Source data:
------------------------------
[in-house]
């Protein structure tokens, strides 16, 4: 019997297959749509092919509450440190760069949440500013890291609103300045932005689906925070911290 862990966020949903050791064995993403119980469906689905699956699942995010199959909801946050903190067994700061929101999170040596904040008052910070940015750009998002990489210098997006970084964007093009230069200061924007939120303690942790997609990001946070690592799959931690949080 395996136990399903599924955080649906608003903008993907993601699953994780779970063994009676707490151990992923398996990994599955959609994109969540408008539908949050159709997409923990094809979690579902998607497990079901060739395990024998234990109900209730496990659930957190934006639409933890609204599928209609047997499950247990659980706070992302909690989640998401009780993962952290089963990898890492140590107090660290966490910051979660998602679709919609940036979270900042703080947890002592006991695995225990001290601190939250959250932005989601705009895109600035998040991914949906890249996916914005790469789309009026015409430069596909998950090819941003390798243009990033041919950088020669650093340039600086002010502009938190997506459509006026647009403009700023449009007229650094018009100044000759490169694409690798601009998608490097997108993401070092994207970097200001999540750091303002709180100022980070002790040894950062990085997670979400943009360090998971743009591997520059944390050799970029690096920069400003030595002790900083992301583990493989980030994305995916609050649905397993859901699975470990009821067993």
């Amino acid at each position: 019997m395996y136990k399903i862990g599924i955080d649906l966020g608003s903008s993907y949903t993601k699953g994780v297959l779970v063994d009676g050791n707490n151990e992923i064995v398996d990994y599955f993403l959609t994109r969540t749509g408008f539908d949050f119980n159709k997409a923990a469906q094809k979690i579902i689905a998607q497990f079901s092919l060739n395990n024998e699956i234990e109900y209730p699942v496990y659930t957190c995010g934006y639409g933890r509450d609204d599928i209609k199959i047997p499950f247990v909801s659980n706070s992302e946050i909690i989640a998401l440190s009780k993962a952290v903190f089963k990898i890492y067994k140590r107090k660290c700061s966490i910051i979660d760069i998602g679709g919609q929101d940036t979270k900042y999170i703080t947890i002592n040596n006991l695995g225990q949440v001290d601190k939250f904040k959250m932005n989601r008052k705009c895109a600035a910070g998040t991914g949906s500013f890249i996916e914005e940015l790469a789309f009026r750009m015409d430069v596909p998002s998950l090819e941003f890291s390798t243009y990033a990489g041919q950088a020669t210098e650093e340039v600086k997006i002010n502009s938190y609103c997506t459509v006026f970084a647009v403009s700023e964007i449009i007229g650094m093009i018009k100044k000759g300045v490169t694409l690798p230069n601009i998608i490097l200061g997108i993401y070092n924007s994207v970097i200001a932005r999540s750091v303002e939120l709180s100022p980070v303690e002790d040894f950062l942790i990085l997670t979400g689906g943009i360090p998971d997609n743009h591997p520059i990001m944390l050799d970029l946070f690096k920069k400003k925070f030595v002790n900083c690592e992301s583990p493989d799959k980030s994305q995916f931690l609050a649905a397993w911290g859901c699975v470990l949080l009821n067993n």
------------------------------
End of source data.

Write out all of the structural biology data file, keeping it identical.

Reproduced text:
[in-house]
């Protein structure tokens, strides 16, 4: 019997297959749509092919509450440190760069949440500013890291609103300045932005689906925070911290 862990966020949903050791064995993403119980469906689905699956699942995010199959909801946050903190067994700061929101999170040596904040008052910070940015750009998002990489210098997006970084964007093009230069200061924007939120303690942790997609990001946070690592799959931690949080 395996136990399903599924955080649906608003903008993907993601699953994780779970063994009676707490151990992923398996990994599955959609994109969540408008539908949050159709997409923990094809979690579902998607497990079901060739395990024998234990109900209730496990659930957190934006639409933890609204599928209609047997499950247990659980706070992302909690989640998401009780993962952290089963990898890492140590107090660290966490910051979660998602679709919609940036979270900042703080947890002592006991695995225990001290601190939250959250932005989601705009895109600035998040991914949906890249996916914005790469789309009026015409430069596909998950090819941003390798243009990033041919950088020669650093340039600086002010502009938190997506459509006026647009403009700023449009007229650094018009100044000759490169694409690798601009998608490097997108993401070092994207970097200001999540750091303002709180100022980070002790040894950062990085997670979400943009360090998971743009591997520059944390050799970029690096920069400003030595002790900083992301583990493989980030994305995916609050649905397993859901699975470990009821067993």
């Amino acid at each position: 019997m395996y136990k399903i862990g599924i955080d649906l966020g608003s903008s993907y949903t993601k699953g994780v297959l779970v063994d009676g050791n707490n151990e992923i064995v398996d990994y599955f993403l959609t994109r969540t749509g408008f539908d949050f119980n159709k997409a923990a469906q094809k979690i579902i689905a998607q497990f079901s092919l060739n395990n024998e699956i234990e109900y209730p699942v496990y659930t957190c995010g934006y639409g933890r509450d609204d599928i209609k199959i047997p499950f247990v909801s659980n706070s992302e946050i909690i989640a998401l440190s009780k993962a952290v903190f089963k990898i890492y067994k140590r107090k660290c700061s966490i910051i979660d760069i998602g679709g919609q929101d940036t979270k900042y999170i703080t947890i002592n040596n006991l695995g225990q949440v001290d601190k939250f904040k959250m932005n989601r008052k705009c895109a600035a910070g998040t991914g949906s500013f890249i996916e914005e940015l790469a789309f009026r750009m015409d430069v596909p998002s998950l090819e941003f890291s390798t243009y990033a990489g041919q950088a020669t210098e650093e340039v600086k997006i002010n502009s938190y609103c997506t459509v006026f970084a647009v403009s700023e964007i449009i007229g650094m093009i018009k100044k000759g300045v490169t694409l690798p230069n601009i998608i490097l200061g997108i993401y070092n924007s994207v970097i200001a932005r999540s750091v303002e939120l709180s100022p980070v303690e002790d040894f950062l942790i990085l997670t979400g689906g943009i360090p998971d997609n743009h591997p520059i990001m944390l050799d970029l946070f690096k920069k400003k925070f030595v002790n900083c690592e992301s583990p493989d799959k980030s994305q995916f931690l609050a649905a397993w911290g859901c699975v470990l949080l009821n067993n």